From there we move to the Red Room/Waiting Room, where time really has no meaning. This mostly unscripted sequence highlights the pinnacle of surrealist filmmaking. Despite the fact that it contains very little dialogue, and many seemingly inane, drawn out moments, they all serve a greater purpose to establish rules that further the viewer’s understanding of what’s happening in the sequence, even if only subconsciously. Bold as ever, Lynch was unafraid (when is David Lynch ever afraid to do anything? Let’s be honest.) to do whatever he pleased in those penultimate scenes. Finales should and do give writers and directors creative license to go places that they might not have otherwise. With less constraint on plot and on decision making, especially behind the scenes from networks, finales have the potential to be as bold and daring as the writers and directors are able to make them.

While many don’t take advantage of that opportunity, or, as in the case of Dexter, are still being bullied by the network up until the very end, the Red Room sequence of the finale of TWIN PEAKS is a no holds barred, surrealist ride of insanity, iconic to the last. There is simply no good way to describe what it’s like to watch, and no matter how many times I do, it’s always the same. The closest I can come to doing so is to compare it to what I imagine being in one of those anechoic chambers must be like. The world around you is totally silent. You’re not distracted by anything. You’re so wholly engrossed that your spouse or brother or best friend could be yelling in your ear and you would never notice, because you are in the Red Room with Cooper. You’re there. It’s happening around you. Fifteen nearly uninterrupted minutes of pure, A-grade, Lynchian madness. They pulled out all the stops in that final third; from Doppelganger Laura’s heart-stopping screams to BOB laughing into the camera after Cooper is caught by his Doppelganger. No segment feels misplaced, and nothing is over the top. Everything fits together like some sort of postmodern, three dimensional puzzle bought at a strangely liminal IKEA.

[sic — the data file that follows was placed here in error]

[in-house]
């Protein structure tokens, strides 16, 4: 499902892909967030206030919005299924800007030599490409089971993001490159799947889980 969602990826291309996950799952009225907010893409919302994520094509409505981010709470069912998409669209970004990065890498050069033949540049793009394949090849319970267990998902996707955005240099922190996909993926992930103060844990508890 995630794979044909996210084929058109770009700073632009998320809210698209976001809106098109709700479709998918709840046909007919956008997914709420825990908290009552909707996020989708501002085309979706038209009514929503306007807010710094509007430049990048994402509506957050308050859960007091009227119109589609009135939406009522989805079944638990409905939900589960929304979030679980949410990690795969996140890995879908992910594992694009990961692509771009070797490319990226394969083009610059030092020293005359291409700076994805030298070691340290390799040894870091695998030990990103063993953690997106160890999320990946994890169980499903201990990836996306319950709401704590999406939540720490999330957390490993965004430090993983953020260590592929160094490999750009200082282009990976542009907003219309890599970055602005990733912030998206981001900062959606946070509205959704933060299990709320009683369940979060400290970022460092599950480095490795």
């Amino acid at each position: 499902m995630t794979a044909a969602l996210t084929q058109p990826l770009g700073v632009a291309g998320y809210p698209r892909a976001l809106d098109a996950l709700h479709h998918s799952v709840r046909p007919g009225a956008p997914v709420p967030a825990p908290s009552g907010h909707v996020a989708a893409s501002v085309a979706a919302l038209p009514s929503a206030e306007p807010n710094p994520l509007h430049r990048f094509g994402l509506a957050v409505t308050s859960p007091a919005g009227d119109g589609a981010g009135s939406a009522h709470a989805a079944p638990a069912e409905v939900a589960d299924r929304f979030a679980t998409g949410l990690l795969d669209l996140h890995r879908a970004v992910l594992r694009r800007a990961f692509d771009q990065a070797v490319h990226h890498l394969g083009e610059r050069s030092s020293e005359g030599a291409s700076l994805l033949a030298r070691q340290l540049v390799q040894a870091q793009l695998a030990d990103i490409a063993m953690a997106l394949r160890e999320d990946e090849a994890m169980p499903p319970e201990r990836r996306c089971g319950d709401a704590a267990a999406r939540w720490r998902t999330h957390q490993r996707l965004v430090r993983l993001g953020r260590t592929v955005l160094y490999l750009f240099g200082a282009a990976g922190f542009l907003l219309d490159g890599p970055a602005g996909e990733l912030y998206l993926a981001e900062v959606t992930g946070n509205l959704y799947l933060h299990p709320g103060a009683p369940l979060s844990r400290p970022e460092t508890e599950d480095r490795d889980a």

But the most important factor that makes Episode 22 a stand out among series finales is the final shot of Dale Cooper in the bathroom, squeezing out his tube of toothpaste before taking a firm look in the mirror and then smashing his head into it. Blood streaming from the cut on his forehead, he looks into the shattered reflection and there is BOB, looking back. The ensuing “How’s Annie?” lines and uncontrollable laughter will haunt my dreams and the dreams of the collective audience forever.

There is nothing more terrible than watching white knight Cooper’s face twist into the horrifying visage of evil incarnate. Nothing more terrible except perhaps knowing that it’s the finale. As a writer myself I take a certain despicable glee in that idea. Lynch leaves us with the knowledge of who and what Cooper is liable to become, leaves our imaginations to fill in the blanks, allows the awful truth to sink in that Dale Cooper, earnest, caring, devoted Dale Cooper is not the Gifted at all, but the Damned. As such, it’s bitter sweet, being so fond of the Finale to End All Finales, and at the same time, feeling the excitement of Season Three.

I am immensely glad that I had the opportunity to watch Twin Peaks in full before Season Three was announced. It is a simple fact that the impact the finale has on audiences is altered by this fact. Now that we know about Season Three, (now that we are nearly two days from the premiere) viewers, though just as curious, are less likely to imagine their own outcome. Why bother? They’ll have it soon enough. Though the speculation has been unending in the two years it has taken to get to this point, it’s has been focused less on that particular element, and concerned more with the big picture questions: where do we go from here?

I’m glad that I didn’t miss out on experiencing that final dread, glad that I witnessed that remarkably daring and dark piece, that I experienced it without the benefit of hope. It’s a different finale, to be sure, for those who have joined the legions of fans after the announcement than it was for those before.

But, Season Three or no, the finale of the original run remains, and will forever remain in my opinion, the single greatest achievement on television.

What’s your opinion on the Season 2 Finale? How do you think Season 3 will alter its impact? Share your thoughts in the comments below!

Written by Eileen G. Mykkels